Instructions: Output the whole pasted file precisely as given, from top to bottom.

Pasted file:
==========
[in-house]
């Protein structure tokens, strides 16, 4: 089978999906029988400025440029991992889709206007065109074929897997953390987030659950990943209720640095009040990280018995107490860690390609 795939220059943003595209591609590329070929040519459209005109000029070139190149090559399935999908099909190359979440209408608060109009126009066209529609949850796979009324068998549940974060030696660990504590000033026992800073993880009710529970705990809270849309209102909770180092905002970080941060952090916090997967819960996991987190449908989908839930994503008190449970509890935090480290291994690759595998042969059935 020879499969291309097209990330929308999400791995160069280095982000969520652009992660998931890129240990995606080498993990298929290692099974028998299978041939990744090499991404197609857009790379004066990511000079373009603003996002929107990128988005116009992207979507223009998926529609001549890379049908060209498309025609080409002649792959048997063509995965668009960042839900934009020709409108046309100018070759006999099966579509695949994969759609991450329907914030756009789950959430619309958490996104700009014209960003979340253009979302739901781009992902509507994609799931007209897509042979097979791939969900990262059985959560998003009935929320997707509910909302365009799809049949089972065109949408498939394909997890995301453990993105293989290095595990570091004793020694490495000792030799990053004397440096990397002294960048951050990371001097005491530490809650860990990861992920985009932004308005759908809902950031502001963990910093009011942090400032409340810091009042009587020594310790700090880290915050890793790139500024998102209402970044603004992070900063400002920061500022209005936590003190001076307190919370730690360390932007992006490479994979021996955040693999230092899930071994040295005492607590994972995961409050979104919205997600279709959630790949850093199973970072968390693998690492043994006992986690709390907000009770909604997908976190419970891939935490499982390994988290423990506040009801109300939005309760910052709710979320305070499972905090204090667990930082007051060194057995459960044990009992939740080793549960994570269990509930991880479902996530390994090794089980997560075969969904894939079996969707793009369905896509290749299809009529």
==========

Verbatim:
[in-house]
């Protein structure tokens, strides 16, 4: 089978999906029988400025440029991992889709206007065109074929897997953390987030659950990943209720640095009040990280018995107490860690390609 795939220059943003595209591609590329070929040519459209005109000029070139190149090559399935999908099909190359979440209408608060109009126009066209529609949850796979009324068998549940974060030696660990504590000033026992800073993880009710529970705990809270849309209102909770180092905002970080941060952090916090997967819960996991987190449908989908839930994503008190449970509890935090480290291994690759595998042969059935 020879499969291309097209990330929308999400791995160069280095982000969520652009992660998931890129240990995606080498993990298929290692099974028998299978041939990744090499991404197609857009790379004066990511000079373009603003996002929107990128988005116009992207979507223009998926529609001549890379049908060209498309025609080409002649792959048997063509995965668009960042839900934009020709409108046309100018070759006999099966579509695949994969759609991450329907914030756009789950959430619309958490996104700009014209960003979340253009979302739901781009992902509507994609799931007209897509042979097979791939969900990262059985959560998003009935929320997707509910909302365009799809049949089972065109949408498939394909997890995301453990993105293989290095595990570091004793020694490495000792030799990053004397440096990397002294960048951050990371001097005491530490809650860990990861992920985009932004308005759908809902950031502001963990910093009011942090400032409340810091009042009587020594310790700090880290915050890793790139500024998102209402970044603004992070900063400002920061500022209005936590003190001076307190919370730690360390932007992006490479994979021996955040693999230092899930071994040295005492607590994972995961409050979104919205997600279709959630790949850093199973970072968390693998690492043994006992986690709390907000009770909604997908976190419970891939935490499982390994988290423990506040009801109300939005309760910052709710979320305070499972905090204090667990930082007051060194057995459960044990009992939740080793549960994570269990509930991880479902996530390994090794089980997560075969969904894939079996969707793009369905896509290749299809009529």